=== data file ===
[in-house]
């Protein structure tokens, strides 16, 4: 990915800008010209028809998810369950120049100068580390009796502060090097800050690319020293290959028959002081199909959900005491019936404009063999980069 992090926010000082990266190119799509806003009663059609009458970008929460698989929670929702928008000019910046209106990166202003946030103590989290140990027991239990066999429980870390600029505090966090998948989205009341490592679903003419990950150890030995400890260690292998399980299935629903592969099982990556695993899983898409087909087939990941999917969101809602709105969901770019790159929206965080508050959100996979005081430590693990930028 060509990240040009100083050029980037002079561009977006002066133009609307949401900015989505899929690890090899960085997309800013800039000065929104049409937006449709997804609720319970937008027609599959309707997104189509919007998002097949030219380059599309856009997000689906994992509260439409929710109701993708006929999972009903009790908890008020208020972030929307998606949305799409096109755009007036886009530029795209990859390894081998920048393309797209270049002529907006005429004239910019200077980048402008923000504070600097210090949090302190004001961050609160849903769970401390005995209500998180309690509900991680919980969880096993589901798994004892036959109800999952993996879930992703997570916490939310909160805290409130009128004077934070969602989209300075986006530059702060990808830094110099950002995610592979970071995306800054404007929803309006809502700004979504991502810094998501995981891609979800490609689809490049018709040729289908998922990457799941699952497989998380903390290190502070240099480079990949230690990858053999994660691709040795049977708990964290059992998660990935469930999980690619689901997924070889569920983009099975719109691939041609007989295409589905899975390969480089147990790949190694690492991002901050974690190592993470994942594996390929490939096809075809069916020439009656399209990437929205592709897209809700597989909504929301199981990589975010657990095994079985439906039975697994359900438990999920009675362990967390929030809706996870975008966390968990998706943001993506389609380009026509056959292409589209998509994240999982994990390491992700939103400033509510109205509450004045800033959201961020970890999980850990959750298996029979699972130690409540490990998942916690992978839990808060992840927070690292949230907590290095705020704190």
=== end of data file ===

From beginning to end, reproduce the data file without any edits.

[in-house]
């Protein structure tokens, strides 16, 4: 990915800008010209028809998810369950120049100068580390009796502060090097800050690319020293290959028959002081199909959900005491019936404009063999980069 992090926010000082990266190119799509806003009663059609009458970008929460698989929670929702928008000019910046209106990166202003946030103590989290140990027991239990066999429980870390600029505090966090998948989205009341490592679903003419990950150890030995400890260690292998399980299935629903592969099982990556695993899983898409087909087939990941999917969101809602709105969901770019790159929206965080508050959100996979005081430590693990930028 060509990240040009100083050029980037002079561009977006002066133009609307949401900015989505899929690890090899960085997309800013800039000065929104049409937006449709997804609720319970937008027609599959309707997104189509919007998002097949030219380059599309856009997000689906994992509260439409929710109701993708006929999972009903009790908890008020208020972030929307998606949305799409096109755009007036886009530029795209990859390894081998920048393309797209270049002529907006005429004239910019200077980048402008923000504070600097210090949090302190004001961050609160849903769970401390005995209500998180309690509900991680919980969880096993589901798994004892036959109800999952993996879930992703997570916490939310909160805290409130009128004077934070969602989209300075986006530059702060990808830094110099950002995610592979970071995306800054404007929803309006809502700004979504991502810094998501995981891609979800490609689809490049018709040729289908998922990457799941699952497989998380903390290190502070240099480079990949230690990858053999994660691709040795049977708990964290059992998660990935469930999980690619689901997924070889569920983009099975719109691939041609007989295409589905899975390969480089147990790949190694690492991002901050974690190592993470994942594996390929490939096809075809069916020439009656399209990437929205592709897209809700597989909504929301199981990589975010657990095994079985439906039975697994359900438990999920009675362990967390929030809706996870975008966390968990998706943001993506389609380009026509056959292409589209998509994240999982994990390491992700939103400033509510109205509450004045800033959201961020970890999980850990959750298996029979699972130690409540490990998942916690992978839990808060992840927070690292949230907590290095705020704190």